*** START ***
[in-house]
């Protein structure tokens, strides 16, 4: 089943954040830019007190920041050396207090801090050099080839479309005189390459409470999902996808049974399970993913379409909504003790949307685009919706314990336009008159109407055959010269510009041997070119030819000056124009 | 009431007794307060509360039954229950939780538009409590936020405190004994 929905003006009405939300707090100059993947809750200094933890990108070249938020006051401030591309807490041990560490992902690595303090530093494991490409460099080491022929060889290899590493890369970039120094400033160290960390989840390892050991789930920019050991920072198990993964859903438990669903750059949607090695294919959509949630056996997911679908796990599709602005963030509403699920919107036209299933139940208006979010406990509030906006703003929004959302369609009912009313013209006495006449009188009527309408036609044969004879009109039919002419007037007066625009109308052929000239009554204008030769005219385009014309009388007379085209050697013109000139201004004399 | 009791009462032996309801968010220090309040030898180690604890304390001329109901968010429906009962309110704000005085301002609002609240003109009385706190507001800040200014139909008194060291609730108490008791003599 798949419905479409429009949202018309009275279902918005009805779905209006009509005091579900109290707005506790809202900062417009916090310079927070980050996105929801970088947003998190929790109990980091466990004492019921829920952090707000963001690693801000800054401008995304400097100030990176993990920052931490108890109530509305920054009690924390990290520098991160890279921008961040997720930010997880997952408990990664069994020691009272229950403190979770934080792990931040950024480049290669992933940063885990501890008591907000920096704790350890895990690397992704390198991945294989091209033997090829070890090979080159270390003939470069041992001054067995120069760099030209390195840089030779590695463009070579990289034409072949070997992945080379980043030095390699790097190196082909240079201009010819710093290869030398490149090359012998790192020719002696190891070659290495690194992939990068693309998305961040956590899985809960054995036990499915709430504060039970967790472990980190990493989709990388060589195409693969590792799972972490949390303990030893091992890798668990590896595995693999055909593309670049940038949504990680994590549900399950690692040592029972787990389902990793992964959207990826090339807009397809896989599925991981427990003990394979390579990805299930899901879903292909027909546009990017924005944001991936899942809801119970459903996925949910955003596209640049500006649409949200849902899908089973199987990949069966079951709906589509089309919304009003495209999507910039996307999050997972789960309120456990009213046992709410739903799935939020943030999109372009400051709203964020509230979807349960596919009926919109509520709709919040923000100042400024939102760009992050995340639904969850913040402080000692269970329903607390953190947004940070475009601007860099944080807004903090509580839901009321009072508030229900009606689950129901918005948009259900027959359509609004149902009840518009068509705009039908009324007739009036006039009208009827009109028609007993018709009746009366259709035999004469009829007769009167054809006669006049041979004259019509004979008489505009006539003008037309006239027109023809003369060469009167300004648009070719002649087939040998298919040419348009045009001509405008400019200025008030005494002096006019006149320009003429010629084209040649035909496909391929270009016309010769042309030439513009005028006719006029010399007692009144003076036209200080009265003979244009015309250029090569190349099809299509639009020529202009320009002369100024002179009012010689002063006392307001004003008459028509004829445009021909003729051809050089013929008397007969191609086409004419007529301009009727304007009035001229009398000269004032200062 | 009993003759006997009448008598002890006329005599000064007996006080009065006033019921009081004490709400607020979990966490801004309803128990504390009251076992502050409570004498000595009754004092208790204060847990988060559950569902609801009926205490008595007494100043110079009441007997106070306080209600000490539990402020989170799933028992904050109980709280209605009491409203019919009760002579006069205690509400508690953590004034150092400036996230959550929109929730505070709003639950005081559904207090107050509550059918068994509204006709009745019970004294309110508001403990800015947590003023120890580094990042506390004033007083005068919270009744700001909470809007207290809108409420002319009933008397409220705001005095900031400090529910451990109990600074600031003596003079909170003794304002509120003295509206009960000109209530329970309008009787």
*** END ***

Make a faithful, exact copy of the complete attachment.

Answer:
[in-house]
């Protein structure tokens, strides 16, 4: 089943954040830019007190920041050396207090801090050099080839479309005189390459409470999902996808049974399970993913379409909504003790949307685009919706314990336009008159109407055959010269510009041997070119030819000056124009 | 009431007794307060509360039954229950939780538009409590936020405190004994 929905003006009405939300707090100059993947809750200094933890990108070249938020006051401030591309807490041990560490992902690595303090530093494991490409460099080491022929060889290899590493890369970039120094400033160290960390989840390892050991789930920019050991920072198990993964859903438990669903750059949607090695294919959509949630056996997911679908796990599709602005963030509403699920919107036209299933139940208006979010406990509030906006703003929004959302369609009912009313013209006495006449009188009527309408036609044969004879009109039919002419007037007066625009109308052929000239009554204008030769005219385009014309009388007379085209050697013109000139201004004399 | 009791009462032996309801968010220090309040030898180690604890304390001329109901968010429906009962309110704000005085301002609002609240003109009385706190507001800040200014139909008194060291609730108490008791003599 798949419905479409429009949202018309009275279902918005009805779905209006009509005091579900109290707005506790809202900062417009916090310079927070980050996105929801970088947003998190929790109990980091466990004492019921829920952090707000963001690693801000800054401008995304400097100030990176993990920052931490108890109530509305920054009690924390990290520098991160890279921008961040997720930010997880997952408990990664069994020691009272229950403190979770934080792990931040950024480049290669992933940063885990501890008591907000920096704790350890895990690397992704390198991945294989091209033997090829070890090979080159270390003939470069041992001054067995120069760099030209390195840089030779590695463009070579990289034409072949070997992945080379980043030095390699790097190196082909240079201009010819710093290869030398490149090359012998790192020719002696190891070659290495690194992939990068693309998305961040956590899985809960054995036990499915709430504060039970967790472990980190990493989709990388060589195409693969590792799972972490949390303990030893091992890798668990590896595995693999055909593309670049940038949504990680994590549900399950690692040592029972787990389902990793992964959207990826090339807009397809896989599925991981427990003990394979390579990805299930899901879903292909027909546009990017924005944001991936899942809801119970459903996925949910955003596209640049500006649409949200849902899908089973199987990949069966079951709906589509089309919304009003495209999507910039996307999050997972789960309120456990009213046992709410739903799935939020943030999109372009400051709203964020509230979807349960596919009926919109509520709709919040923000100042400024939102760009992050995340639904969850913040402080000692269970329903607390953190947004940070475009601007860099944080807004903090509580839901009321009072508030229900009606689950129901918005948009259900027959359509609004149902009840518009068509705009039908009324007739009036006039009208009827009109028609007993018709009746009366259709035999004469009829007769009167054809006669006049041979004259019509004979008489505009006539003008037309006239027109023809003369060469009167300004648009070719002649087939040998298919040419348009045009001509405008400019200025008030005494002096006019006149320009003429010629084209040649035909496909391929270009016309010769042309030439513009005028006719006029010399007692009144003076036209200080009265003979244009015309250029090569190349099809299509639009020529202009320009002369100024002179009012010689002063006392307001004003008459028509004829445009021909003729051809050089013929008397007969191609086409004419007529301009009727304007009035001229009398000269004032200062 | 009993003759006997009448008598002890006329005599000064007996006080009065006033019921009081004490709400607020979990966490801004309803128990504390009251076992502050409570004498000595009754004092208790204060847990988060559950569902609801009926205490008595007494100043110079009441007997106070306080209600000490539990402020989170799933028992904050109980709280209605009491409203019919009760002579006069205690509400508690953590004034150092400036996230959550929109929730505070709003639950005081559904207090107050509550059918068994509204006709009745019970004294309110508001403990800015947590003023120890580094990042506390004033007083005068919270009744700001909470809007207290809108409420002319009933008397409220705001005095900031400090529910451990109990600074600031003596003079909170003794304002509120003295509206009960000109209530329970309008009787």